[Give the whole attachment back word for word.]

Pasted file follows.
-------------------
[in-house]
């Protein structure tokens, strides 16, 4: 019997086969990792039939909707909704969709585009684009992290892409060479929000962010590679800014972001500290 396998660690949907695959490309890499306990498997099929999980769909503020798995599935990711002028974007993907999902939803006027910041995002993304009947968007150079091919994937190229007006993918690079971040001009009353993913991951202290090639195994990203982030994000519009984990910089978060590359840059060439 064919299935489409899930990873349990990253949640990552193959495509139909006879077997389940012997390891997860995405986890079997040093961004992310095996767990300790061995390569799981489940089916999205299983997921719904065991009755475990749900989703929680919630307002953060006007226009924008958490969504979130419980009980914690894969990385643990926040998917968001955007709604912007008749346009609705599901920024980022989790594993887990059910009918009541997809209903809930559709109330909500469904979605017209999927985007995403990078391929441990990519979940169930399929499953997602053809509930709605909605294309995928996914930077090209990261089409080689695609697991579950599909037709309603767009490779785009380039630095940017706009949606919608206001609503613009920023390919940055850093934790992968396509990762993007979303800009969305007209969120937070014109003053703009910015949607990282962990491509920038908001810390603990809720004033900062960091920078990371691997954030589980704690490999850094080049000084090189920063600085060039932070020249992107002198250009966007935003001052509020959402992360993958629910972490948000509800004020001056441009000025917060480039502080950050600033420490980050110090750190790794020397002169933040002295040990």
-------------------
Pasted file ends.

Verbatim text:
[in-house]
């Protein structure tokens, strides 16, 4: 019997086969990792039939909707909704969709585009684009992290892409060479929000962010590679800014972001500290 396998660690949907695959490309890499306990498997099929999980769909503020798995599935990711002028974007993907999902939803006027910041995002993304009947968007150079091919994937190229007006993918690079971040001009009353993913991951202290090639195994990203982030994000519009984990910089978060590359840059060439 064919299935489409899930990873349990990253949640990552193959495509139909006879077997389940012997390891997860995405986890079997040093961004992310095996767990300790061995390569799981489940089916999205299983997921719904065991009755475990749900989703929680919630307002953060006007226009924008958490969504979130419980009980914690894969990385643990926040998917968001955007709604912007008749346009609705599901920024980022989790594993887990059910009918009541997809209903809930559709109330909500469904979605017209999927985007995403990078391929441990990519979940169930399929499953997602053809509930709605909605294309995928996914930077090209990261089409080689695609697991579950599909037709309603767009490779785009380039630095940017706009949606919608206001609503613009920023390919940055850093934790992968396509990762993007979303800009969305007209969120937070014109003053703009910015949607990282962990491509920038908001810390603990809720004033900062960091920078990371691997954030589980704690490999850094080049000084090189920063600085060039932070020249992107002198250009966007935003001052509020959402992360993958629910972490948000509800004020001056441009000025917060480039502080950050600033420490980050110090750190790794020397002169933040002295040990």